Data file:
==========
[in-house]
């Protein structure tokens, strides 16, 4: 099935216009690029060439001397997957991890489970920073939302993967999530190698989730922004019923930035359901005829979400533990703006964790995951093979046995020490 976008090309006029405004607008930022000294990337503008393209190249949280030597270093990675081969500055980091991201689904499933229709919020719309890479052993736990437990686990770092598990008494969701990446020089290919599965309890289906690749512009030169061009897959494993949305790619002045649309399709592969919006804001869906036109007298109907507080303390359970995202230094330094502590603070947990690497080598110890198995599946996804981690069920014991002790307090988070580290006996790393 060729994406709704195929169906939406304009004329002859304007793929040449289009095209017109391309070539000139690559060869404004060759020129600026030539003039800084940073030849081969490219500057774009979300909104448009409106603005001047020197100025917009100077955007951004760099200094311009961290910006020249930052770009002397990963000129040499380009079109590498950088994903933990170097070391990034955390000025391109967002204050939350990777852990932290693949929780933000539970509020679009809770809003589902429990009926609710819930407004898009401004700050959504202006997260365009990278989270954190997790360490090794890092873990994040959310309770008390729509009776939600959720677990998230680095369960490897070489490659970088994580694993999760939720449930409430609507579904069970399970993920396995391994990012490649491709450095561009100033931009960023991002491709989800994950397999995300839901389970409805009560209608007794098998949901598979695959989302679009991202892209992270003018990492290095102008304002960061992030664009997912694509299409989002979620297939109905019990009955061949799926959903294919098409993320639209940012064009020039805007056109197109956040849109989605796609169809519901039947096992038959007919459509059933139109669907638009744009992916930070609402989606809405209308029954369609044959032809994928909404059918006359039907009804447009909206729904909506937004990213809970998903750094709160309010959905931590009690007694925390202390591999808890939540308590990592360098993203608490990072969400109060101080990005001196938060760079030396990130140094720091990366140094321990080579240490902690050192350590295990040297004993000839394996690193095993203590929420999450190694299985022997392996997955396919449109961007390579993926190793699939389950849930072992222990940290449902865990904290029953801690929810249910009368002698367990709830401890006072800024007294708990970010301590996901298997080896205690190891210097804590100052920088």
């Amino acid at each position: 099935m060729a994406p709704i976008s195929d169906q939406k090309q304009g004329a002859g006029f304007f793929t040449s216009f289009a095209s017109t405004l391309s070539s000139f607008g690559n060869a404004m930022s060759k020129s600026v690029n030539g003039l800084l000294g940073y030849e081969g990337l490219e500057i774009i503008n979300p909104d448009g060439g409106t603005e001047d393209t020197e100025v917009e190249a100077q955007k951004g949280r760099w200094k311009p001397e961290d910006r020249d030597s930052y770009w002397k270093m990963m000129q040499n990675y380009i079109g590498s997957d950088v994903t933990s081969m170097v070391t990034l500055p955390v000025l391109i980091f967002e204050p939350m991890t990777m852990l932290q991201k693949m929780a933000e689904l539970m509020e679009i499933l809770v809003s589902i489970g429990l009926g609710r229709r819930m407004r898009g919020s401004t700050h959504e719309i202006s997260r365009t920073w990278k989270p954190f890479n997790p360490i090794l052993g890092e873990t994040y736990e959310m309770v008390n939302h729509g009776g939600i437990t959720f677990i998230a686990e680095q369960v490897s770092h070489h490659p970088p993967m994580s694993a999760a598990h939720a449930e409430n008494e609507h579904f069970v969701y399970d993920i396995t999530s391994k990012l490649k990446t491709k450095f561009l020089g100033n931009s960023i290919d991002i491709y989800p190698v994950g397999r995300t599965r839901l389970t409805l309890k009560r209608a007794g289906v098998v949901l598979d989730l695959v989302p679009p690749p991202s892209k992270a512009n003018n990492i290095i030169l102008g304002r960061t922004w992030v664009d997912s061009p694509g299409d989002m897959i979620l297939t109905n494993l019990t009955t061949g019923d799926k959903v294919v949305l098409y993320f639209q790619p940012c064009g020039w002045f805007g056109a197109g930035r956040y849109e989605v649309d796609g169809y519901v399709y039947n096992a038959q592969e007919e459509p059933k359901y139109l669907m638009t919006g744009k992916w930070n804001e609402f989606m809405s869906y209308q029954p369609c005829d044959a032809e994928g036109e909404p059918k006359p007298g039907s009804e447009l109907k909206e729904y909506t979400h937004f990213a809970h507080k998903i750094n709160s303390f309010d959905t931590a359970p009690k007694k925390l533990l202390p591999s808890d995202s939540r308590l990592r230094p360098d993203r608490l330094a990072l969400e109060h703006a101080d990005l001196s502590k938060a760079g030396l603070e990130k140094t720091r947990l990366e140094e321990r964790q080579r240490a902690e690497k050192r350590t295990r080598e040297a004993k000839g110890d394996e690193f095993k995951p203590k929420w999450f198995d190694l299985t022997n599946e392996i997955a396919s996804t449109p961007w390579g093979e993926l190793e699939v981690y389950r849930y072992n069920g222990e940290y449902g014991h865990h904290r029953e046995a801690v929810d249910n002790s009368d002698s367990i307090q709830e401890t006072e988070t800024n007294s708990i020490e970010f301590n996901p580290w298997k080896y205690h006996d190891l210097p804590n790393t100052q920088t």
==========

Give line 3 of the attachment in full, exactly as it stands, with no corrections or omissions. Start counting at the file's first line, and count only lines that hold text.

């Amino acid at each position: 099935m060729a994406p709704i976008s195929d169906q939406k090309q304009g004329a002859g006029f304007f793929t040449s216009f289009a095209s017109t405004l391309s070539s000139f607008g690559n060869a404004m930022s060759k020129s600026v690029n030539g003039l800084l000294g940073y030849e081969g990337l490219e500057i774009i503008n979300p909104d448009g060439g409106t603005e001047d393209t020197e100025v917009e190249a100077q955007k951004g949280r760099w200094k311009p001397e961290d910006r020249d030597s930052y770009w002397k270093m990963m000129q040499n990675y380009i079109g590498s997957d950088v994903t933990s081969m170097v070391t990034l500055p955390v000025l391109i980091f967002e204050p939350m991890t990777m852990l932290q991201k693949m929780a933000e689904l539970m509020e679009i499933l809770v809003s589902i489970g429990l009926g609710r229709r819930m407004r898009g919020s401004t700050h959504e719309i202006s997260r365009t920073w990278k989270p954190f890479n997790p360490i090794l052993g890092e873990t994040y736990e959310m309770v008390n939302h729509g009776g939600i437990t959720f677990i998230a686990e680095q369960v490897s770092h070489h490659p970088p993967m994580s694993a999760a598990h939720a449930e409430n008494e609507h579904f069970v969701y399970d993920i396995t999530s391994k990012l490649k990446t491709k450095f561009l020089g100033n931009s960023i290919d991002i491709y989800p190698v994950g397999r995300t599965r839901l389970t409805l309890k009560r209608a007794g289906v098998v949901l598979d989730l695959v989302p679009p690749p991202s892209k992270a512009n003018n990492i290095i030169l102008g304002r960061t922004w992030v664009d997912s061009p694509g299409d989002m897959i979620l297939t109905n494993l019990t009955t061949g019923d799926k959903v294919v949305l098409y993320f639209q790619p940012c064009g020039w002045f805007g056109a197109g930035r956040y849109e989605v649309d796609g169809y519901v399709y039947n096992a038959q592969e007919e459509p059933k359901y139109l669907m638009t919006g744009k992916w930070n804001e609402f989606m809405s869906y209308q029954p369609c005829d044959a032809e994928g036109e909404p059918k006359p007298g039907s009804e447009l109907k909206e729904y909506t979400h937004f990213a809970h507080k998903i750094n709160s303390f309010d959905t931590a359970p009690k007694k925390l533990l202390p591999s808890d995202s939540r308590l990592r230094p360098d993203r608490l330094a990072l969400e109060h703006a101080d990005l001196s502590k938060a760079g030396l603070e990130k140094t720091r947990l990366e140094e321990r964790q080579r240490a902690e690497k050192r350590t295990r080598e040297a004993k000839g110890d394996e690193f095993k995951p203590k929420w999450f198995d190694l299985t022997n599946e392996i997955a396919s996804t449109p961007w390579g093979e993926l190793e699939v981690y389950r849930y072992n069920g222990e940290y449902g014991h865990h904290r029953e046995a801690v929810d249910n002790s009368d002698s367990i307090q709830e401890t006072e988070t800024n007294s708990i020490e970010f301590n996901p580290w298997k080896y205690h006996d190891l210097p804590n790393t100052q920088t």